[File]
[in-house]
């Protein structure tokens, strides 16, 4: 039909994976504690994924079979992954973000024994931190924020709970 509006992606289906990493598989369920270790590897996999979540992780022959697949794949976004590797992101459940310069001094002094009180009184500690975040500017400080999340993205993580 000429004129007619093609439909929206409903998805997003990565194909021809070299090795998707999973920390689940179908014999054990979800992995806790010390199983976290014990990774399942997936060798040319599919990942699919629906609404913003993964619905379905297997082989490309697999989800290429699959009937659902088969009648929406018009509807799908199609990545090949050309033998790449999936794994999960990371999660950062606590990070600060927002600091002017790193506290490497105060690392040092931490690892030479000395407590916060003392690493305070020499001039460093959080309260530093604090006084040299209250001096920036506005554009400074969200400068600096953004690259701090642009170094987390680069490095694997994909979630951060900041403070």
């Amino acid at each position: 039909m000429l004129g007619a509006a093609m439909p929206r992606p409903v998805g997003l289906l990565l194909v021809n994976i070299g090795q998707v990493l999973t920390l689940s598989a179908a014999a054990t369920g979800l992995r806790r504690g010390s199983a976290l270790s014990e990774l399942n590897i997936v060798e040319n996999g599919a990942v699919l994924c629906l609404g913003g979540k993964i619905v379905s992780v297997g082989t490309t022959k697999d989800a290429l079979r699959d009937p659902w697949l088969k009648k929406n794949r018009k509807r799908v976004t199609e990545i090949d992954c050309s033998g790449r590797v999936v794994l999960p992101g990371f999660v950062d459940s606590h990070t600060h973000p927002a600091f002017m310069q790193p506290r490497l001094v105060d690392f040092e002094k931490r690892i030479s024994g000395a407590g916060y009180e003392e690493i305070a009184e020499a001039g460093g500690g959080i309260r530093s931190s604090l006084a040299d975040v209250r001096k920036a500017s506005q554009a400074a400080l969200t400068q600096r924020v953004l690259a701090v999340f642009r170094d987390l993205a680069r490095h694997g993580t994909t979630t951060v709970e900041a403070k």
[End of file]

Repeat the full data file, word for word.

[in-house]
């Protein structure tokens, strides 16, 4: 039909994976504690994924079979992954973000024994931190924020709970 509006992606289906990493598989369920270790590897996999979540992780022959697949794949976004590797992101459940310069001094002094009180009184500690975040500017400080999340993205993580 000429004129007619093609439909929206409903998805997003990565194909021809070299090795998707999973920390689940179908014999054990979800992995806790010390199983976290014990990774399942997936060798040319599919990942699919629906609404913003993964619905379905297997082989490309697999989800290429699959009937659902088969009648929406018009509807799908199609990545090949050309033998790449999936794994999960990371999660950062606590990070600060927002600091002017790193506290490497105060690392040092931490690892030479000395407590916060003392690493305070020499001039460093959080309260530093604090006084040299209250001096920036506005554009400074969200400068600096953004690259701090642009170094987390680069490095694997994909979630951060900041403070």
């Amino acid at each position: 039909m000429l004129g007619a509006a093609m439909p929206r992606p409903v998805g997003l289906l990565l194909v021809n994976i070299g090795q998707v990493l999973t920390l689940s598989a179908a014999a054990t369920g979800l992995r806790r504690g010390s199983a976290l270790s014990e990774l399942n590897i997936v060798e040319n996999g599919a990942v699919l994924c629906l609404g913003g979540k993964i619905v379905s992780v297997g082989t490309t022959k697999d989800a290429l079979r699959d009937p659902w697949l088969k009648k929406n794949r018009k509807r799908v976004t199609e990545i090949d992954c050309s033998g790449r590797v999936v794994l999960p992101g990371f999660v950062d459940s606590h990070t600060h973000p927002a600091f002017m310069q790193p506290r490497l001094v105060d690392f040092e002094k931490r690892i030479s024994g000395a407590g916060y009180e003392e690493i305070a009184e020499a001039g460093g500690g959080i309260r530093s931190s604090l006084a040299d975040v209250r001096k920036a500017s506005q554009a400074a400080l969200t400068q600096r924020v953004l690259a701090v999340f642009r170094d987390l993205a680069r490095h694997g993580t994909t979630t951060v709970e900041a403070k």